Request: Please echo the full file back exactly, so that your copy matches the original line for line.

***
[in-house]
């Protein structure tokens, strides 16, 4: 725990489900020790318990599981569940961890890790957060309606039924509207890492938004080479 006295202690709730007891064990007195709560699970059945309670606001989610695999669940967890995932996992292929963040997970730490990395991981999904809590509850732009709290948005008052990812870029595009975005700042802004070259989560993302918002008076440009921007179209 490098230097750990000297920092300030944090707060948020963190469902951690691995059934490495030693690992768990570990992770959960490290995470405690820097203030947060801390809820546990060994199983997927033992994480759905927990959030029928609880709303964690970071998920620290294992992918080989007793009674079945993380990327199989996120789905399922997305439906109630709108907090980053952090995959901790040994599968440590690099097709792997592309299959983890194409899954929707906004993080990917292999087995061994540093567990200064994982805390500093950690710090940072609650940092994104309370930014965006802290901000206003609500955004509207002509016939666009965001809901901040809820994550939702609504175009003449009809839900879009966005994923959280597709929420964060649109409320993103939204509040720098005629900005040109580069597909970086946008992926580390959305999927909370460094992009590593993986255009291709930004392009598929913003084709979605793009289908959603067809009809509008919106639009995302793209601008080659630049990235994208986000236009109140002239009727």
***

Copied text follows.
[in-house]
């Protein structure tokens, strides 16, 4: 725990489900020790318990599981569940961890890790957060309606039924509207890492938004080479 006295202690709730007891064990007195709560699970059945309670606001989610695999669940967890995932996992292929963040997970730490990395991981999904809590509850732009709290948005008052990812870029595009975005700042802004070259989560993302918002008076440009921007179209 490098230097750990000297920092300030944090707060948020963190469902951690691995059934490495030693690992768990570990992770959960490290995470405690820097203030947060801390809820546990060994199983997927033992994480759905927990959030029928609880709303964690970071998920620290294992992918080989007793009674079945993380990327199989996120789905399922997305439906109630709108907090980053952090995959901790040994599968440590690099097709792997592309299959983890194409899954929707906004993080990917292999087995061994540093567990200064994982805390500093950690710090940072609650940092994104309370930014965006802290901000206003609500955004509207002509016939666009965001809901901040809820994550939702609504175009003449009809839900879009966005994923959280597709929420964060649109409320993103939204509040720098005629900005040109580069597909970086946008992926580390959305999927909370460094992009590593993986255009291709930004392009598929913003084709979605793009289908959603067809009809509008919106639009995302793209601008080659630049990235994208986000236009109140002239009727």